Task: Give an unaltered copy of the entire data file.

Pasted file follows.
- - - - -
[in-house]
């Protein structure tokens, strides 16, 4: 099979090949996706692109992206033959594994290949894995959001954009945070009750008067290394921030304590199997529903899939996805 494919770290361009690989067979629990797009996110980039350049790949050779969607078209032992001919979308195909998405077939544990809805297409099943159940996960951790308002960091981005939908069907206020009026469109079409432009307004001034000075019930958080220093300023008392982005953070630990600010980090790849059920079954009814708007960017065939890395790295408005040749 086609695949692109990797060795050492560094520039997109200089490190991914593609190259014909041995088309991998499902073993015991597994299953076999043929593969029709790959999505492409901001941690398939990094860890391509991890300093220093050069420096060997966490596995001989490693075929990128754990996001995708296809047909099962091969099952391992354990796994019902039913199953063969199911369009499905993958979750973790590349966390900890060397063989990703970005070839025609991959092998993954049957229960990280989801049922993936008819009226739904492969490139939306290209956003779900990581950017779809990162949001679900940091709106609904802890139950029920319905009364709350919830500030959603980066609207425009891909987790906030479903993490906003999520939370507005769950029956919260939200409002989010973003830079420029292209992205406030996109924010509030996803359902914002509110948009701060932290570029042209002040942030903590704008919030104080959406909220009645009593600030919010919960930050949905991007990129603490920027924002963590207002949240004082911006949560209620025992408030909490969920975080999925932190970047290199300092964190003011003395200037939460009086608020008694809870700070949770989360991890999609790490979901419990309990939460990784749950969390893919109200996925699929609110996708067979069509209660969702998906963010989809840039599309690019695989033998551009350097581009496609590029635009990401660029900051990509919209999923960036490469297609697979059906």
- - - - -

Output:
[in-house]
């Protein structure tokens, strides 16, 4: 099979090949996706692109992206033959594994290949894995959001954009945070009750008067290394921030304590199997529903899939996805 494919770290361009690989067979629990797009996110980039350049790949050779969607078209032992001919979308195909998405077939544990809805297409099943159940996960951790308002960091981005939908069907206020009026469109079409432009307004001034000075019930958080220093300023008392982005953070630990600010980090790849059920079954009814708007960017065939890395790295408005040749 086609695949692109990797060795050492560094520039997109200089490190991914593609190259014909041995088309991998499902073993015991597994299953076999043929593969029709790959999505492409901001941690398939990094860890391509991890300093220093050069420096060997966490596995001989490693075929990128754990996001995708296809047909099962091969099952391992354990796994019902039913199953063969199911369009499905993958979750973790590349966390900890060397063989990703970005070839025609991959092998993954049957229960990280989801049922993936008819009226739904492969490139939306290209956003779900990581950017779809990162949001679900940091709106609904802890139950029920319905009364709350919830500030959603980066609207425009891909987790906030479903993490906003999520939370507005769950029956919260939200409002989010973003830079420029292209992205406030996109924010509030996803359902914002509110948009701060932290570029042209002040942030903590704008919030104080959406909220009645009593600030919010919960930050949905991007990129603490920027924002963590207002949240004082911006949560209620025992408030909490969920975080999925932190970047290199300092964190003011003395200037939460009086608020008694809870700070949770989360991890999609790490979901419990309990939460990784749950969390893919109200996925699929609110996708067979069509209660969702998906963010989809840039599309690019695989033998551009350097581009496609590029635009990401660029900051990509919209999923960036490469297609697979059906």